Nehemiah was extremely troubled. Although the temple had been rebuilt years earlier by the returning Jews, the walls of Jerusalem still lay in ruins. In ancient times, having a strong wall with strong gates was crucial. The purpose of the wall was to protect the inhabitants from the attack and infilitration of their enemies. Without walls, the city was vulnerable. Anyone could easily enter it making it much more difficult to defend.
In all fairness, there had been a previous attempt to rebuild the walls. However, enemies in the surrounding area had advised Artaxerxes I, King of Persia that the city would rise up in rebellion against him if the walls were rebuilt. Under Artaxerxes' orders, construction came to a grinding halt for a number of years.
Nehemiah, cupbearer of King Artaxerxes, wept, fasted and prayed as he pondered the state of Jerusalem. Although he had never lived in Jerusalem, he knew his people who had returned home were at the mercy of their enemies. The situation had to change!
As Nehemiah went about his duties, Artaxerxes noticed something was wrong. (Nehemiah 2:1-2) Remember, Artaxerxes was the one who had stopped the building of the wall in the first place. Nehemiah had good reason to be afraid. He wanted to ask the king to reverse his decision and allow Nehemiah to rebuild it. Suggesting that a Persian king reverse his decision was not generally a good idea! Nehemiah took courage. He knew that God could change Artaxerxes heart. (Nehemiah 2:3-5)
Artaxerxes inquired as to how long Nehemiah would be gone and then granted him permission to do what he proposed. I love this part. The king who had stopped the walls from being built in the first place now sends his most trusted servant (the cupbearer was responsible for the safety of the king) to finish the job. He issues letters of permission to Nehemiah and orders the enemies of the Jews to provide safe-conduct. They must have been "thrilled" about that! He issues letters granting Nehemiah permission to obtain the materials needed to complete the job. By sending Nehemiah, his own cupbearer, the King was endorsing this project 100%. If malicious reports came to Artaxerxes from the enemies of Jews, Artaxerxes would simply ask Nehemiah if they were true. Due to Nehemiah's position with the king, Nehemiah was trusted above anyone else.
After arriving in Jerusalem, Nehemiah inspects the wall. Then he met with the leaders of the city. (Nehemiah 2:17-18) The people all had a mind to work. Everyone got busy. The walls had been in ruins long enough. It was time to build!
At first, their enemies tried to demoralize them with ridicule and insults. (Nehemiah 4:1-3) Nehemiah does not respond to his enemies. He does not stop the work on the wall to go and fight with them. Rather, Nehemiah takes the situation to God and lets him deal with it. (Nehemiah 4:4-5)
When the wall had reached half its height, the enemies became more intense in their attack. (Nehemiah 4:7-8)Once again, Nehemiah does what we should always do. He prayed to God and posted a guard day and night. He did not cease building.
Their enemies now became even more aggressive. (Nehemiah 4:11-15) Sometimes we seem to think trusting in God means we can merrily skip through life completely ignoring the following warning:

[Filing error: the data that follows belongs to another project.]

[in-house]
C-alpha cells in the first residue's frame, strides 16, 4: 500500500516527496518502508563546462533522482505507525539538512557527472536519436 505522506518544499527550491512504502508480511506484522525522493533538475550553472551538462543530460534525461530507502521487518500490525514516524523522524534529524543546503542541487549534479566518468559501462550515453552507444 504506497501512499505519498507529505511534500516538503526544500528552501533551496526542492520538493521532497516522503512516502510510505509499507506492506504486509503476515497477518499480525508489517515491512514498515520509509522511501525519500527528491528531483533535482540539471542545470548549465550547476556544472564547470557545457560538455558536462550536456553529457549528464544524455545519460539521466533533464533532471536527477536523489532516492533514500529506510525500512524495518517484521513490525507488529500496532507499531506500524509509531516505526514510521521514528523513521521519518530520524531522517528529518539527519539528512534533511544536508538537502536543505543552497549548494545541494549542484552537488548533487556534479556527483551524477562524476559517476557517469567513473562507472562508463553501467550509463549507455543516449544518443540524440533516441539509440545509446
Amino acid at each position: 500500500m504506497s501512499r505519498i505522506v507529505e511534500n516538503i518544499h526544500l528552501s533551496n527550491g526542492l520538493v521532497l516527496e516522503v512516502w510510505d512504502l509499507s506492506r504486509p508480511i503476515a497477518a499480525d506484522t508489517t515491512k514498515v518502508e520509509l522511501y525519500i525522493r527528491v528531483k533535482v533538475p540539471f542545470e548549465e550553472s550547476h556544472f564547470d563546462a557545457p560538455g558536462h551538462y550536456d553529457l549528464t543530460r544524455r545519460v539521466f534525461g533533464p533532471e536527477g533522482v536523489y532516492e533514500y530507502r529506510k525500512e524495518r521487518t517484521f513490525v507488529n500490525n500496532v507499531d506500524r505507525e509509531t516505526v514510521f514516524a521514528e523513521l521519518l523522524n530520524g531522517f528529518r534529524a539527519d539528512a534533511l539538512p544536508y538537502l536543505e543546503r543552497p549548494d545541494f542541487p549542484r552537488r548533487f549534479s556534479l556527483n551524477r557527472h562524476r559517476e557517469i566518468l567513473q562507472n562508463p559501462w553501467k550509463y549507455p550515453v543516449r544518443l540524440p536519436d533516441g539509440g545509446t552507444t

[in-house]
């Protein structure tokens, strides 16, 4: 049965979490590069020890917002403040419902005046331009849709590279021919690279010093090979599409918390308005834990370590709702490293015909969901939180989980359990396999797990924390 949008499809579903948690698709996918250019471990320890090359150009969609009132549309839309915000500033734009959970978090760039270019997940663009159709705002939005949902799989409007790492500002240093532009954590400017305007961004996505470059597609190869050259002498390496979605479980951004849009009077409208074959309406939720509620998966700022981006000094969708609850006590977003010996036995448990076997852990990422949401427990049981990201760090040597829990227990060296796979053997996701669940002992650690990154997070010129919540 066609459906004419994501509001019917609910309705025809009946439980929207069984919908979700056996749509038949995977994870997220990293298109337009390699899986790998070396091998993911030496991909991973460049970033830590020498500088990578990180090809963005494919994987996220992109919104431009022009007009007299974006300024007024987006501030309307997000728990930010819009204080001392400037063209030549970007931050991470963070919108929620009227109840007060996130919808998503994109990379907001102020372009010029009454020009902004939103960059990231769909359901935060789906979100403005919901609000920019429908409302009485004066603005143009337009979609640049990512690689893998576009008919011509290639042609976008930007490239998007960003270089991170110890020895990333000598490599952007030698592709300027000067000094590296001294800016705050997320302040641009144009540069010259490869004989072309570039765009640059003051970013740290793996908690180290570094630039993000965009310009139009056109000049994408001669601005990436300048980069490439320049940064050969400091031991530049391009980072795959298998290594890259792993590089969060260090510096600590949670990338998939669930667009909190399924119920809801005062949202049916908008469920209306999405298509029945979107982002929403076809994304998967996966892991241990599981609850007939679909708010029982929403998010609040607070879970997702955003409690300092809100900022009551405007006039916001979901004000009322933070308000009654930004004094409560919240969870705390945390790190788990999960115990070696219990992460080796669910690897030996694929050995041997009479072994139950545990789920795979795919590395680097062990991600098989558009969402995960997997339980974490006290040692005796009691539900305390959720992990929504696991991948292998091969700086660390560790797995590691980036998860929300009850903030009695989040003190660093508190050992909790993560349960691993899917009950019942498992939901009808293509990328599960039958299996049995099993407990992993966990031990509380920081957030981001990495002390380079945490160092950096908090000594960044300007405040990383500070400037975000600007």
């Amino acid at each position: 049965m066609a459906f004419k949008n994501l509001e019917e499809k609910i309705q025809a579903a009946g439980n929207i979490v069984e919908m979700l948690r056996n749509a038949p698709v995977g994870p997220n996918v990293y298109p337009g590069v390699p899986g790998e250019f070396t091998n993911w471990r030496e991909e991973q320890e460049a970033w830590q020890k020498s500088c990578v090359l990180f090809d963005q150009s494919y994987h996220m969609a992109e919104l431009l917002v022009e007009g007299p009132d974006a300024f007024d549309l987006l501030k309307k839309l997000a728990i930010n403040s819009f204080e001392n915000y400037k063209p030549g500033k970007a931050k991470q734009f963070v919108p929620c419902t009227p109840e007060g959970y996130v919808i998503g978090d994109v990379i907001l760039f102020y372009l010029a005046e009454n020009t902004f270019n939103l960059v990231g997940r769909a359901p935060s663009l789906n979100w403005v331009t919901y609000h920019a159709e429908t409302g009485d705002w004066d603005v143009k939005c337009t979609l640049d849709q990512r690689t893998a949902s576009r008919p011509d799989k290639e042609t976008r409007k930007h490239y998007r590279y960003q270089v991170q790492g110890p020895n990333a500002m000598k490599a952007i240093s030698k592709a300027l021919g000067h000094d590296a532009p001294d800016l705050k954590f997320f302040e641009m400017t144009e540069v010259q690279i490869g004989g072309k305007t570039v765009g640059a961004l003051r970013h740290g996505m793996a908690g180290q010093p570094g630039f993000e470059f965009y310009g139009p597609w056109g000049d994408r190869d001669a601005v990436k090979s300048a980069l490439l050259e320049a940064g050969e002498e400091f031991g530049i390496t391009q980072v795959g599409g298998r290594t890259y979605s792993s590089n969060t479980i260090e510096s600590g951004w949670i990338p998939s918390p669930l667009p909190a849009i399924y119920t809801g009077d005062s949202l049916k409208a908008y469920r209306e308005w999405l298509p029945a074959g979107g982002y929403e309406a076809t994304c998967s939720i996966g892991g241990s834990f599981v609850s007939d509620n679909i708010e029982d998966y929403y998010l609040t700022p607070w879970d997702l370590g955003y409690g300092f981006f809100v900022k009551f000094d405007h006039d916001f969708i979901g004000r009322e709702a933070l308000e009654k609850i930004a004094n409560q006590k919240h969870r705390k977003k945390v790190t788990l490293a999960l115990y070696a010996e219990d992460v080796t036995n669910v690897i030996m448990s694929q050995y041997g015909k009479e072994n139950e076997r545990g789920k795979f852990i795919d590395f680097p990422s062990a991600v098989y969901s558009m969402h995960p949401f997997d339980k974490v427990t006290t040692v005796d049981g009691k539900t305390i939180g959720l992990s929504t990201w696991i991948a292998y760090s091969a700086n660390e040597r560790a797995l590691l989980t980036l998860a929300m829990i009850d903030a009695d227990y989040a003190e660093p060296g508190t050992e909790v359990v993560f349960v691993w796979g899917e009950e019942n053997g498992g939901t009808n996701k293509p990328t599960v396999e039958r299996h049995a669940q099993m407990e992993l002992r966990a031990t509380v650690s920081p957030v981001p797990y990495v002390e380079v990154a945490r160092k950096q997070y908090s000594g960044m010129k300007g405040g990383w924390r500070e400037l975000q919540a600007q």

Stay alert! Watch out for your great enemy, the devil. He prowls around like a roaring lion, looking for someone to devour. 1 Peter 5:8 (NLT)
Nehemiah knew better. He knew that God expected him to be prepared! (Nehemiah 4:16-21) The opposition continued. Nehemiah's enemies first invite him to a meeting. They do this four times. Nehemiah refuses to leave the work God had instructed him to do. Next, they accuse Nehemiah of planning to set himself up as king and revolt against Artaxerxes. Nehemiah's response is (Nehemiah 6:8) and the work continues. They even hire Shemaiah, presumably a priest who was supposed to be a servant of God to try to intice Nehemiah to break God's law. Nehemiah could take refuge in the temple area at the altar of asylum but ino in the house of God which was the temple building itself. As a layman, Nehemiah could not enter the sanctuary. This is a sober reminder that we must not allow those who claim they are of God to turn us from the work God has called us to do.
The wall was completed in 52 days. I don't know much about how long it takes to build things however, I know that it will take over a year to complete the bridge which collapsed in my hometown of Minneapolis. The construction of that bridge is involving constant work and working conditions have been extremely brutal this winter. That construction has also been done with modern equipment so I'm guessing the completion of this wall in 52 days was a pretty impressive feat. This walls weren't tiny, flimsy things. (Nehemiah 6:16)
We can learn a lot from Nehemiah. We need to go to God with our problems. We need to stay focused on what God has called us to do. We need to be aware of what the enemy is trying to do and protect ourselves against his attacks. Finally, we need to remember that our help comes from the Lord and we need to give all the glory to Him!
Scripture taken from New Living Translation (NLT) Holy Bible, New Living Translation, copyright © 1996, 2004, 2015 by Tyndale House Foundation. Used by permission of Tyndale House Publishers Inc., Carol Stream, Illinois 60188. All rights reserved.